Trend: Wearable health devices on the rise

By: Brian Dolan | May 8, 2012        

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Brian Dolan, Editor, MobiHealthNewsRecent months have brought a flurry of industry metrics, market predictions, investment rounds, research announcements and more that have fueled the rising trend of wearable health devices. This past February MobiHealthNews reported on market predictions made by ABI Research: In five years the number of wearable wireless health and fitness devices will hit 169.5 million. That’s up from almost 21 million such devices last year. The firm expects about 90 million wearable fitness devices to be in the market five years from now, which leaves about 80 million health-focused ones.

This week researchers at the University of Arkansas grabbed headlines after announcing that they had developed a remote monitoring system — dubbed an “e-bra” — that could integrate with women’s sports bras or a vest for men. The system consists of a “series of nanostructured, textile sensors” integrated into the garments via a lightweight, wireless module that snaps onto the clothing. The device communicates to a nearby smartphone via short range wireless, which can then relay the data to care providers. The cuff-less sensors can monitor blood pressure, body temperature, respiratory rate, oxygen consumption, neural activity, ECG, and more, according to the research team.

“Our e-bra enables continuous, real-time monitoring to identify any pathophysiological changes,” Vijay Varadan, Distinguished Professor of electrical engineering said in a statement. “It is a platform on which various sensors for cardiac-health monitoring are integrated into the fabric. The garment collects and transmits vital health signals to any desired location in the world.”

At the end of last month Misfit Wearables, the wearable devices startup founded by AgaMatrix co-founders Sonny Vu and Sridhar Iyengar as well as former Apple CEO John Sculley, raised $7.6 million led by Brian Singerman of the Founders Fund and Khosla Ventures. While Misfit has been very quiet about its specific plans, it seems likely the company will launch a product that includes sensors embedded in some type of clothing instead of a wrist-worn device or peel-and-stick sensor.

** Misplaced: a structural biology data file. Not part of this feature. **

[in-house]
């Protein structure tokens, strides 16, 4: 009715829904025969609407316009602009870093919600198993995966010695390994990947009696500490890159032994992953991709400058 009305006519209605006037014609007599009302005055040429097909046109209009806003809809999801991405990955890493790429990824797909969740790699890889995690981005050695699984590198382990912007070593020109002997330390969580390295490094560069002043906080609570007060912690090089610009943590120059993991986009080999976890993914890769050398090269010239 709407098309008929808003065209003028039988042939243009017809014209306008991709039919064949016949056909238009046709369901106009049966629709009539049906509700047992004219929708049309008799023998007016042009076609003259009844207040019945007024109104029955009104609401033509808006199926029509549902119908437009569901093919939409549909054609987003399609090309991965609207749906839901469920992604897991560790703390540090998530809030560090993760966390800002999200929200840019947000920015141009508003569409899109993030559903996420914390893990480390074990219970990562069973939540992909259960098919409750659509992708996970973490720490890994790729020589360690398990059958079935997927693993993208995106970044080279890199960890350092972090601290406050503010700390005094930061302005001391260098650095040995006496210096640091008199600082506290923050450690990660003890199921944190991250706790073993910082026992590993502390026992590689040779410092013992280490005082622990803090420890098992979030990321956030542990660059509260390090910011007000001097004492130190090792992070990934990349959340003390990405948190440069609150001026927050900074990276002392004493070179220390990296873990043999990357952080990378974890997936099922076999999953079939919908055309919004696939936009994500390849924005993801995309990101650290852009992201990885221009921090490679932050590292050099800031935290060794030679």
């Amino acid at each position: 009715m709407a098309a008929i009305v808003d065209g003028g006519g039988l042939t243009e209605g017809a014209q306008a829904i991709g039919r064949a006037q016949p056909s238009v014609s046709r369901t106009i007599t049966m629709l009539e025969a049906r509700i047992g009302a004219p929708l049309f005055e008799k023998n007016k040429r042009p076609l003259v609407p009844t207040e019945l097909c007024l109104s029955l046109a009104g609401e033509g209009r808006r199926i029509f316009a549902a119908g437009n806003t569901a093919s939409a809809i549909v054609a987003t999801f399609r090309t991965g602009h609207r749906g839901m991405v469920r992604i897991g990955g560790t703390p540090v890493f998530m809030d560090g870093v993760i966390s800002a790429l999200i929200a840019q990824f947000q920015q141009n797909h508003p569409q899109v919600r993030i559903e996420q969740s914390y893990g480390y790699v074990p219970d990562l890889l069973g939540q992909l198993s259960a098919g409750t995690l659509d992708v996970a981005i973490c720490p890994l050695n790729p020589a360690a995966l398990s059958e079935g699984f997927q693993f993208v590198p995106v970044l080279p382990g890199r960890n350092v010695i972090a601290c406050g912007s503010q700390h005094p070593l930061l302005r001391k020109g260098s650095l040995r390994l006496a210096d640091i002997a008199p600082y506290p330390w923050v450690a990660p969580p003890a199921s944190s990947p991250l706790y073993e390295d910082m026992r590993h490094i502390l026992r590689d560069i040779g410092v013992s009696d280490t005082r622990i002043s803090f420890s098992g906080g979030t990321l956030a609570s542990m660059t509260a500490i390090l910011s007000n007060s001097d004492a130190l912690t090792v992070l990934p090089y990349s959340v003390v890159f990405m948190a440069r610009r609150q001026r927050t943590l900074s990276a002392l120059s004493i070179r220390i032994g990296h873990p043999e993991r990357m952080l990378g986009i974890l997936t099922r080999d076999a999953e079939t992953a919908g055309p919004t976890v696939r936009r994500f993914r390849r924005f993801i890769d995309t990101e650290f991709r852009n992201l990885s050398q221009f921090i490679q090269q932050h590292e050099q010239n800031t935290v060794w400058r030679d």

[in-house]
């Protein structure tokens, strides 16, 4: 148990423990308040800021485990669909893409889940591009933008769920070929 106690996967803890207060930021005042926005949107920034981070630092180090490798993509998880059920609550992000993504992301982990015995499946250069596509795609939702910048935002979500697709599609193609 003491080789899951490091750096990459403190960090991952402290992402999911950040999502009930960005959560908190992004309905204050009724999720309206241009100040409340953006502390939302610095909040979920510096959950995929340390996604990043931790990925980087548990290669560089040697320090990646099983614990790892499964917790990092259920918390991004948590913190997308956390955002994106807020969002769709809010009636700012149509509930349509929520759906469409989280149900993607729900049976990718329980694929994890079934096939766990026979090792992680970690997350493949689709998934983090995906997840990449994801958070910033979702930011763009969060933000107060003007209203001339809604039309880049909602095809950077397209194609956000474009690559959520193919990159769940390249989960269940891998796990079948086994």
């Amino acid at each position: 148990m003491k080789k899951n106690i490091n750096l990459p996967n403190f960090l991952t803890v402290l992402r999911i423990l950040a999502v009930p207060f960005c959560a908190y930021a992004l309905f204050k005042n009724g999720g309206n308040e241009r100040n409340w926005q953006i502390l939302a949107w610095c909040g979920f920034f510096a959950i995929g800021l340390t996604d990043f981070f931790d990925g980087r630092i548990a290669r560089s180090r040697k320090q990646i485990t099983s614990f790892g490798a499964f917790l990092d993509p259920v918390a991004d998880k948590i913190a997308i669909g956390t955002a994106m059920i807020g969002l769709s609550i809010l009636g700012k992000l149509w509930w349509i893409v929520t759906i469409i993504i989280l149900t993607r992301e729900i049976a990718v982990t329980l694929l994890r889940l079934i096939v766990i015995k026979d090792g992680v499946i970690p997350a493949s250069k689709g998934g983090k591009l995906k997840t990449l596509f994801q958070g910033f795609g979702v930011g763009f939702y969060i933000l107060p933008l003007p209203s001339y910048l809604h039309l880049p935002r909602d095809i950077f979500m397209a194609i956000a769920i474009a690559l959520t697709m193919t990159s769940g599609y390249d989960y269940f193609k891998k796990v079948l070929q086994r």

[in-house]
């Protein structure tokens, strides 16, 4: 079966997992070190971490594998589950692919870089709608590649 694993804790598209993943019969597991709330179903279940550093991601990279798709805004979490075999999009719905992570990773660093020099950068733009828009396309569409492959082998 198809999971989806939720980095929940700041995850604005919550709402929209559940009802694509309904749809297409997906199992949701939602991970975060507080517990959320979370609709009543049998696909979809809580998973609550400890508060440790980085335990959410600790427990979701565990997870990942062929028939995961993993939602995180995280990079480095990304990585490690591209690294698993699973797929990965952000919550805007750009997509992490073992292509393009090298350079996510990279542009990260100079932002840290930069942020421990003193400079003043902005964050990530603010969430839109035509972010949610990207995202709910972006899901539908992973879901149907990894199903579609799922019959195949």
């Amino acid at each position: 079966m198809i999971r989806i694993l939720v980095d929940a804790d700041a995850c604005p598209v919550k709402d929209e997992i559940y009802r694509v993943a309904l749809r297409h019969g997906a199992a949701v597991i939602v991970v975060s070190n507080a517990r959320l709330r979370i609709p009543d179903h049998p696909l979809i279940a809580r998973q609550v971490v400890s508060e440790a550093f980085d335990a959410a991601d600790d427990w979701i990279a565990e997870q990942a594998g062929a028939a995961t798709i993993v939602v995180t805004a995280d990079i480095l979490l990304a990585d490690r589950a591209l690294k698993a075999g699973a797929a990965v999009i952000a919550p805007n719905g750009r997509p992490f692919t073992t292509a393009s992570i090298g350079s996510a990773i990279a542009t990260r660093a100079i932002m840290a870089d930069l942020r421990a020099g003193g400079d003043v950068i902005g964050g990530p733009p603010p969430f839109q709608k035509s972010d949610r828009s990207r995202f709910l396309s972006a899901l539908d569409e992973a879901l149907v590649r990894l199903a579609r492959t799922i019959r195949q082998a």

While this one is more of an art project, it did get the attention of The Wall Street Journal this week: “‘IM Blanky,’ a ‘smart’ blanket, brings together high technology and homely arts and crafts. For an art exhibition, designers affiliated with the University of Toronto’s architecture school arrayed 104 sensors in floral patterns on a green taffeta blanket, linking them with soft conductive material. The sensors relay moment-by-moment data about their orientation; the information goes to a processor and then wirelessly to a computer, which creates a 3-D rendering of the fabric’s surface. One potential application is monitoring fitful sleepers, and the designers are brainstorming with medical engineers about ways to deploy ‘the blanket with an IP address’ in hospitals.” Not quite a wearable, but close.

USA Today also ran a piece on wearable devices. While it mostly focused on location-aware devices that help people track family members who may wander, the roundup also included a mention of Zephry Technology’s BioHarness, which is mostly used by military types or professional athletes, as well as Exmobaby, the heart rate, temperature and emotional state monitoring baby clothing that AT&T announced it was wirelessly-enabling recently.

In mid-April research firm Forrester called attention to the wearable device trend — mostly as a piggyback on the recently unveiled and widely hyped Google’s Project Glass. Forrester predicted that for the wearable device market to move into the mainstream, it must “get serious investment from the ‘big five’ platforms — Apple, Google, Microsoft, Amazon, and Facebook — and their developer communities.” This is the “next platform war”, according to the firm. Forrester specifically points to the rising number of wearable fitness devices, including Nike+FuelBand, as an indication of the trend.